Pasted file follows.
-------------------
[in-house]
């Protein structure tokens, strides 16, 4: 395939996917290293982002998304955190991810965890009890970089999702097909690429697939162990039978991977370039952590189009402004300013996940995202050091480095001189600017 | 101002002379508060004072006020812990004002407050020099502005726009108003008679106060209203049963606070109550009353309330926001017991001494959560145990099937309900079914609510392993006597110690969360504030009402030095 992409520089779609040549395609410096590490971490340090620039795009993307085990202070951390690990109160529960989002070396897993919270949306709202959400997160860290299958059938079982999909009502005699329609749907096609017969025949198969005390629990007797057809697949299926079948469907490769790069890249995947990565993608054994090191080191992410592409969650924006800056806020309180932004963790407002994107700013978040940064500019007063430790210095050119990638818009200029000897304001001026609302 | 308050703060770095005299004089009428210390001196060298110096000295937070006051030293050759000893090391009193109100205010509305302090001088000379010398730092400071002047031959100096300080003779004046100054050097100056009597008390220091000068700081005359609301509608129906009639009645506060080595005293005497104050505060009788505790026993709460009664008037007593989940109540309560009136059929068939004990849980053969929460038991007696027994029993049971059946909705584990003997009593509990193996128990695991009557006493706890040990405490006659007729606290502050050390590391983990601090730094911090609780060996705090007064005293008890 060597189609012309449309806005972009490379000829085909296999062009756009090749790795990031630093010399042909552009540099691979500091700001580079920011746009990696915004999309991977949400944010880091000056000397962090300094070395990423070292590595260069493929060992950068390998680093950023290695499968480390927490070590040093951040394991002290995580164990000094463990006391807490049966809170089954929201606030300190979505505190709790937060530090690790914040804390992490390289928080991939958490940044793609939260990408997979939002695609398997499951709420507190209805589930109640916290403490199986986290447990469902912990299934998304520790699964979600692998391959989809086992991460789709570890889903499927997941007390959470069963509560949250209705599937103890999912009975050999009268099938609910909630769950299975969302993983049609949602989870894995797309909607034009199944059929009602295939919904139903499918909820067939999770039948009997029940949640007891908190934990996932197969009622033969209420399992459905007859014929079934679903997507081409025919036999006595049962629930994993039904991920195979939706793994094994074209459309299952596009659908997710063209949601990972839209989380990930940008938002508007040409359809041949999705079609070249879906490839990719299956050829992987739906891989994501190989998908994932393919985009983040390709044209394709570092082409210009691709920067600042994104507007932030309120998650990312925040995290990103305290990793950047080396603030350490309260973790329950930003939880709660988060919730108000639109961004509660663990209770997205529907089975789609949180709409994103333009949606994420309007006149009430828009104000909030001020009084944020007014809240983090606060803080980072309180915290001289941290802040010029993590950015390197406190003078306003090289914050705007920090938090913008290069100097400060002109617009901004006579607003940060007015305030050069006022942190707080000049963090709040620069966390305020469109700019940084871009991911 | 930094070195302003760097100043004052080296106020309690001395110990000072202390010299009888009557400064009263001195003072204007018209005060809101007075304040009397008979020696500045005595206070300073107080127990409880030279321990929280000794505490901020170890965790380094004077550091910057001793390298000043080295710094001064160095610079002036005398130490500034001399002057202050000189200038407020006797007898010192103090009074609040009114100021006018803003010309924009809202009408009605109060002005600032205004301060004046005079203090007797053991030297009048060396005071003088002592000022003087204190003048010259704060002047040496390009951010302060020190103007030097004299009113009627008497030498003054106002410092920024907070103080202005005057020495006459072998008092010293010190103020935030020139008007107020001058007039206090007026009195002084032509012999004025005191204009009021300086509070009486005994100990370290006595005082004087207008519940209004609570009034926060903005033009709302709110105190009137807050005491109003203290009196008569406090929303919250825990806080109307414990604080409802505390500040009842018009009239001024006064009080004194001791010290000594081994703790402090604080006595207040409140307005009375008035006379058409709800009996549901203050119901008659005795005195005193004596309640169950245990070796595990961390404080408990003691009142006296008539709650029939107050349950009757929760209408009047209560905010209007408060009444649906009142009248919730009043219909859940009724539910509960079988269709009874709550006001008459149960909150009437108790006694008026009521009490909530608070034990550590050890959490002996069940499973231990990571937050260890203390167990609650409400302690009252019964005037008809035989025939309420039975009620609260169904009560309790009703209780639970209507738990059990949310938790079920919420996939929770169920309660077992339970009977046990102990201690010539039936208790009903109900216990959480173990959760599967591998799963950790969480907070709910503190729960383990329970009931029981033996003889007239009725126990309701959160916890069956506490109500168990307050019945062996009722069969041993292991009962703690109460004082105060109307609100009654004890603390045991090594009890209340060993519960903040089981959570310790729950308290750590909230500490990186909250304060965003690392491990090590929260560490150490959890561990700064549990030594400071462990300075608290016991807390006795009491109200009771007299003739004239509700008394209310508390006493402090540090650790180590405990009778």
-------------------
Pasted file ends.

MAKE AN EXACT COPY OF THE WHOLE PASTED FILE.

[in-house]
């Protein structure tokens, strides 16, 4: 395939996917290293982002998304955190991810965890009890970089999702097909690429697939162990039978991977370039952590189009402004300013996940995202050091480095001189600017 | 101002002379508060004072006020812990004002407050020099502005726009108003008679106060209203049963606070109550009353309330926001017991001494959560145990099937309900079914609510392993006597110690969360504030009402030095 992409520089779609040549395609410096590490971490340090620039795009993307085990202070951390690990109160529960989002070396897993919270949306709202959400997160860290299958059938079982999909009502005699329609749907096609017969025949198969005390629990007797057809697949299926079948469907490769790069890249995947990565993608054994090191080191992410592409969650924006800056806020309180932004963790407002994107700013978040940064500019007063430790210095050119990638818009200029000897304001001026609302 | 308050703060770095005299004089009428210390001196060298110096000295937070006051030293050759000893090391009193109100205010509305302090001088000379010398730092400071002047031959100096300080003779004046100054050097100056009597008390220091000068700081005359609301509608129906009639009645506060080595005293005497104050505060009788505790026993709460009664008037007593989940109540309560009136059929068939004990849980053969929460038991007696027994029993049971059946909705584990003997009593509990193996128990695991009557006493706890040990405490006659007729606290502050050390590391983990601090730094911090609780060996705090007064005293008890 060597189609012309449309806005972009490379000829085909296999062009756009090749790795990031630093010399042909552009540099691979500091700001580079920011746009990696915004999309991977949400944010880091000056000397962090300094070395990423070292590595260069493929060992950068390998680093950023290695499968480390927490070590040093951040394991002290995580164990000094463990006391807490049966809170089954929201606030300190979505505190709790937060530090690790914040804390992490390289928080991939958490940044793609939260990408997979939002695609398997499951709420507190209805589930109640916290403490199986986290447990469902912990299934998304520790699964979600692998391959989809086992991460789709570890889903499927997941007390959470069963509560949250209705599937103890999912009975050999009268099938609910909630769950299975969302993983049609949602989870894995797309909607034009199944059929009602295939919904139903499918909820067939999770039948009997029940949640007891908190934990996932197969009622033969209420399992459905007859014929079934679903997507081409025919036999006595049962629930994993039904991920195979939706793994094994074209459309299952596009659908997710063209949601990972839209989380990930940008938002508007040409359809041949999705079609070249879906490839990719299956050829992987739906891989994501190989998908994932393919985009983040390709044209394709570092082409210009691709920067600042994104507007932030309120998650990312925040995290990103305290990793950047080396603030350490309260973790329950930003939880709660988060919730108000639109961004509660663990209770997205529907089975789609949180709409994103333009949606994420309007006149009430828009104000909030001020009084944020007014809240983090606060803080980072309180915290001289941290802040010029993590950015390197406190003078306003090289914050705007920090938090913008290069100097400060002109617009901004006579607003940060007015305030050069006022942190707080000049963090709040620069966390305020469109700019940084871009991911 | 930094070195302003760097100043004052080296106020309690001395110990000072202390010299009888009557400064009263001195003072204007018209005060809101007075304040009397008979020696500045005595206070300073107080127990409880030279321990929280000794505490901020170890965790380094004077550091910057001793390298000043080295710094001064160095610079002036005398130490500034001399002057202050000189200038407020006797007898010192103090009074609040009114100021006018803003010309924009809202009408009605109060002005600032205004301060004046005079203090007797053991030297009048060396005071003088002592000022003087204190003048010259704060002047040496390009951010302060020190103007030097004299009113009627008497030498003054106002410092920024907070103080202005005057020495006459072998008092010293010190103020935030020139008007107020001058007039206090007026009195002084032509012999004025005191204009009021300086509070009486005994100990370290006595005082004087207008519940209004609570009034926060903005033009709302709110105190009137807050005491109003203290009196008569406090929303919250825990806080109307414990604080409802505390500040009842018009009239001024006064009080004194001791010290000594081994703790402090604080006595207040409140307005009375008035006379058409709800009996549901203050119901008659005795005195005193004596309640169950245990070796595990961390404080408990003691009142006296008539709650029939107050349950009757929760209408009047209560905010209007408060009444649906009142009248919730009043219909859940009724539910509960079988269709009874709550006001008459149960909150009437108790006694008026009521009490909530608070034990550590050890959490002996069940499973231990990571937050260890203390167990609650409400302690009252019964005037008809035989025939309420039975009620609260169904009560309790009703209780639970209507738990059990949310938790079920919420996939929770169920309660077992339970009977046990102990201690010539039936208790009903109900216990959480173990959760599967591998799963950790969480907070709910503190729960383990329970009931029981033996003889007239009725126990309701959160916890069956506490109500168990307050019945062996009722069969041993292991009962703690109460004082105060109307609100009654004890603390045991090594009890209340060993519960903040089981959570310790729950308290750590909230500490990186909250304060965003690392491990090590929260560490150490959890561990700064549990030594400071462990300075608290016991807390006795009491109200009771007299003739004239509700008394209310508390006493402090540090650790180590405990009778």